First up in a new series of posts about Art’s tools: The Whip.
“However far the stream flows, it never forgets its source” — Nigerian Proverb
“From a pure source, pure water comes” — Latin Proverb
Anyone who’s been around Art knows that he loves his tools. Whether it’s ribbons, poi, bo staff, nunchakus or maracas, there’s always something cooking court-side involving rhythm, flow, circular movement, coordination, and concentration . . . and everyone gets involved: no idle bystanders are tolerated. Players, parents, fellow coaches, passers by; before long all are hooked on the fun of swinging, spinning, flexing, and rotating these implements. Compelling as these activities are in themselves, for Art they’re always a means to refine skills, coordination, and alignment relevant to tennis.
Among all the implements Art uses, the whip holds pride of place as a teaching tool. Nothing else so effectively clarifies the full process of collection, storage, transmission, and release of energy that underlies every action in tennis. The whip beautifully simplifies things because it very tangibly connects theoretical notions of energy transmission with the physical reality of — explosive, unforgettable — energy transmission. So, it seems only fitting to start off this series with a look at how it works.
A whip cracking is pure energy. When the whip moves through its arc, it gathers energy up, creating a loop or fold that moves along the whip and eventually releases as the whip straightens out at full extension. This turns out to have great application to a tennis swing.
The “crack” of a whip occurs when a section of the whip moves faster than the speed of sound, creating a small sonic boom. It’s tempting to think the cracker at the end of the whip that moves so fast is the part that causes the sound, but some curious and intrepid math researchers at the University of Arizona recently discovered that it’s actually the movement of the loop itself through the whip itself that causes the sonic boom: “The crack of a whip comes from a loop traveling along the whip, gaining speed until it reaches the speed of sound and creates a sonic boom.” (Read Tyler McMillen and Alain Goriely’s whole paper, which is full of awesome diagrams, here.)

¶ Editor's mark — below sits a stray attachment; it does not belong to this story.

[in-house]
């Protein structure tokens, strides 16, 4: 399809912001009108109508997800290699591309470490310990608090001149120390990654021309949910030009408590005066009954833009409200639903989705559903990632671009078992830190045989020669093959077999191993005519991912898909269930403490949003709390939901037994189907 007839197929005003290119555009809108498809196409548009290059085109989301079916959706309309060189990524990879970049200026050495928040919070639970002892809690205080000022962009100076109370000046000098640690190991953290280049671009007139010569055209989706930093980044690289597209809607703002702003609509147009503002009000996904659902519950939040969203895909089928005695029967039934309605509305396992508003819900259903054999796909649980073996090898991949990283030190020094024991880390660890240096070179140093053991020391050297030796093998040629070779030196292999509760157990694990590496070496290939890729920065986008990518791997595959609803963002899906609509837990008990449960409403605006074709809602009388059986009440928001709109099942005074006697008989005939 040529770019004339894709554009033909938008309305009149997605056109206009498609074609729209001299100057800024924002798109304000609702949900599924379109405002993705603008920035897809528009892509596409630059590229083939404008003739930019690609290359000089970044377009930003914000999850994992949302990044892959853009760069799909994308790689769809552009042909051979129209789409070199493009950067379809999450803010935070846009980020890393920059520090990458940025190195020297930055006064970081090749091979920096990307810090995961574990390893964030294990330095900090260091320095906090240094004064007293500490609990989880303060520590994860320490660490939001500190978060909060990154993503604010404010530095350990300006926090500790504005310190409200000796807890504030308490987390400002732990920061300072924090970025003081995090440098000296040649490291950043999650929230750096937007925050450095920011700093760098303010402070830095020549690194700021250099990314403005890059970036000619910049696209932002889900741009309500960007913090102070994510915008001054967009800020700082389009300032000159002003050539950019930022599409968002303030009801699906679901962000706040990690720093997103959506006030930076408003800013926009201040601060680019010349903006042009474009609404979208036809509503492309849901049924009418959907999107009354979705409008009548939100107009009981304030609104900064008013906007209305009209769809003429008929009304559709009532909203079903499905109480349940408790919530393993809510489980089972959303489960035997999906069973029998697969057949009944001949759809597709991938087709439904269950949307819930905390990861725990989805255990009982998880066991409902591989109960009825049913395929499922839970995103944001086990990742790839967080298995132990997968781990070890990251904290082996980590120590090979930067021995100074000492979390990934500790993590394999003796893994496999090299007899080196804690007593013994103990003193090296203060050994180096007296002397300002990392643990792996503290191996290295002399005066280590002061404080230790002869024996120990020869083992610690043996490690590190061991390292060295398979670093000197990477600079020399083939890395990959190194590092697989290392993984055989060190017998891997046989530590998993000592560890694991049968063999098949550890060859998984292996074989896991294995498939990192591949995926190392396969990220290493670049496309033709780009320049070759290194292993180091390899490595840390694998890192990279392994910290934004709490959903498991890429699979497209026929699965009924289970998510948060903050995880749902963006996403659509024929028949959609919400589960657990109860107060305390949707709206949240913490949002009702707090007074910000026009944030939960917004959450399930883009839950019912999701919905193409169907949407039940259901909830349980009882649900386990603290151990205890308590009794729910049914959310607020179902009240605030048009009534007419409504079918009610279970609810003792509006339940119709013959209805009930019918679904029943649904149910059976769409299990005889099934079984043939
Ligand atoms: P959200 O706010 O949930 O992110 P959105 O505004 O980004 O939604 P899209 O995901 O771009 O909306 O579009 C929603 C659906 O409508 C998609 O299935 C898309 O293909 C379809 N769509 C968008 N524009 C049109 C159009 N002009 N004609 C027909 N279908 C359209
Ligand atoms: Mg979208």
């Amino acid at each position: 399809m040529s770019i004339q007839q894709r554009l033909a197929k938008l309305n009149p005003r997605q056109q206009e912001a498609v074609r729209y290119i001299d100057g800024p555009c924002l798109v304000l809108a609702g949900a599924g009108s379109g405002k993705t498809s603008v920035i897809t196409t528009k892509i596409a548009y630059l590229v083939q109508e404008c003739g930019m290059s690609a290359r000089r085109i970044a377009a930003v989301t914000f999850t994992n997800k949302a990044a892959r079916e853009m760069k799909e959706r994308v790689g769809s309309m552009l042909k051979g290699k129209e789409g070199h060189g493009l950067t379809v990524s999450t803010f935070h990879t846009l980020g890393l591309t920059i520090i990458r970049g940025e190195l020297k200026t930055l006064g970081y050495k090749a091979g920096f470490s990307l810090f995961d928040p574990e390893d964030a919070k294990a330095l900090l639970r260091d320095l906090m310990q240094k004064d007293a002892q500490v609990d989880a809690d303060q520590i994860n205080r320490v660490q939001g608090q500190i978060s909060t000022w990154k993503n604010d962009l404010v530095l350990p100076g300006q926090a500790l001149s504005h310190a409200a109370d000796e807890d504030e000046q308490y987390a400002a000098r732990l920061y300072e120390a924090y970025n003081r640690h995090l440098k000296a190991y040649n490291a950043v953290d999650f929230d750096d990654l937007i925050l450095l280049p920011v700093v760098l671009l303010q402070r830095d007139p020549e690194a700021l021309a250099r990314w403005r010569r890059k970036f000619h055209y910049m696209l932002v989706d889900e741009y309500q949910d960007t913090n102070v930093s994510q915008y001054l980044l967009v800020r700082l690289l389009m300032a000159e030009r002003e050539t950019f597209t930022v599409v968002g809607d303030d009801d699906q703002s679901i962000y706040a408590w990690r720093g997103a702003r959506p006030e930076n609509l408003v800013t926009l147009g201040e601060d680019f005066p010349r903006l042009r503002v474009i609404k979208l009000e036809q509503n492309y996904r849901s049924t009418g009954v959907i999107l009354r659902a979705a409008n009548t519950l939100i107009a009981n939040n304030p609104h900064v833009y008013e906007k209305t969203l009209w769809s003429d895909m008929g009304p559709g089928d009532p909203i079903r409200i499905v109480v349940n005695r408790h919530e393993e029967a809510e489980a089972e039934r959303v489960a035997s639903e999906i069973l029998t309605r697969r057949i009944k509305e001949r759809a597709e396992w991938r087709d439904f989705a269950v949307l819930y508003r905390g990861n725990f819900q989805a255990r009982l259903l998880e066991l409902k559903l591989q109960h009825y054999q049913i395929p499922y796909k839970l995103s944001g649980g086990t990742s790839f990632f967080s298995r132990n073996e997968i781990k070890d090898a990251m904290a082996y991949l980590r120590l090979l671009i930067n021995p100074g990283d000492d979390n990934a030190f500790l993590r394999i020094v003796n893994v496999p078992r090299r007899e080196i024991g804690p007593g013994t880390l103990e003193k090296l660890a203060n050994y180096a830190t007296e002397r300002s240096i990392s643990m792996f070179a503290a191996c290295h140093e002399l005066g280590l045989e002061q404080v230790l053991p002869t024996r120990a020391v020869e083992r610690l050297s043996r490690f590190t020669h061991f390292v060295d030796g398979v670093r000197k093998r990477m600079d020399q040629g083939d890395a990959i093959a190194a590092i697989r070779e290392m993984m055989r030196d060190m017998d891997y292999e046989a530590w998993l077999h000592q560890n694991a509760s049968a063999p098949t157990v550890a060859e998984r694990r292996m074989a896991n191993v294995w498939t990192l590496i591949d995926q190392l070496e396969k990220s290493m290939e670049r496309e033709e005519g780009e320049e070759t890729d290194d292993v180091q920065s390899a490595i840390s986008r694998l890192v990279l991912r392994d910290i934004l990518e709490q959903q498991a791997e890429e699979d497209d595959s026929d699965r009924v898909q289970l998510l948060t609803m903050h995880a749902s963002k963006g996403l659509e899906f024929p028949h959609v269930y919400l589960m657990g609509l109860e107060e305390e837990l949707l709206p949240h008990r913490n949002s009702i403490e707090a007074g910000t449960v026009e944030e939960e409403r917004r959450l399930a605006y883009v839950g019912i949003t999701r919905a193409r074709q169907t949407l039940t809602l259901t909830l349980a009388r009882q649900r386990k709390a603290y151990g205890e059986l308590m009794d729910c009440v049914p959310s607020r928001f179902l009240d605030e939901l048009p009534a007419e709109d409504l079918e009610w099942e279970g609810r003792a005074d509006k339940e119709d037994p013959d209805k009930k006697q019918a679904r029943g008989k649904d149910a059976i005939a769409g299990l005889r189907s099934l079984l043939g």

If you’ve ever cracked a whip, you know how concretely you feel that collection and release of energy. And this is exactly why Art loves the whip — it leads you into the motion; you can’t help but follow the wave of contraction followed by expansion that you’ve initiated, and this same collection and release of energy is the key to a smooth and powerful tennis stroke. The perfect alignment and timing that makes for a satisfying “crack” is the same alignment and timing, the same attention to the gathering and release of energy, that makes for perfectly satisfying contact with the ball.
Of course the energy that moves along the whip starts in you, the whip-wielder. Moving up from your foot, through your ankle, your hip, along your twisting torso, through your shoulder, down your arm to your hand and fingers and into the whip, moving from a big place (your body) to a very small place (the whip’s cracker). Energy that starts in a big place and funnels along an increasingly narrower channel increases the velocity of movement and the concentration of energy. Assuming alignment and posture are just right with no added wiggles or inefficiency of motion . . . CRACK.
It much easier to understand the power of the whip for tennis when you see it in action, so here for your enjoyment are some slow-motion demo videos.
* Special Thanks to Blake Bruning of Trinity Whip Co, who makes Art’s favorite whips. You can check out the Carrington Series here.
What do you think? Are you a whip cracker? Have you experienced the whip action connection in your own tennis practice? Let us know in the comments below.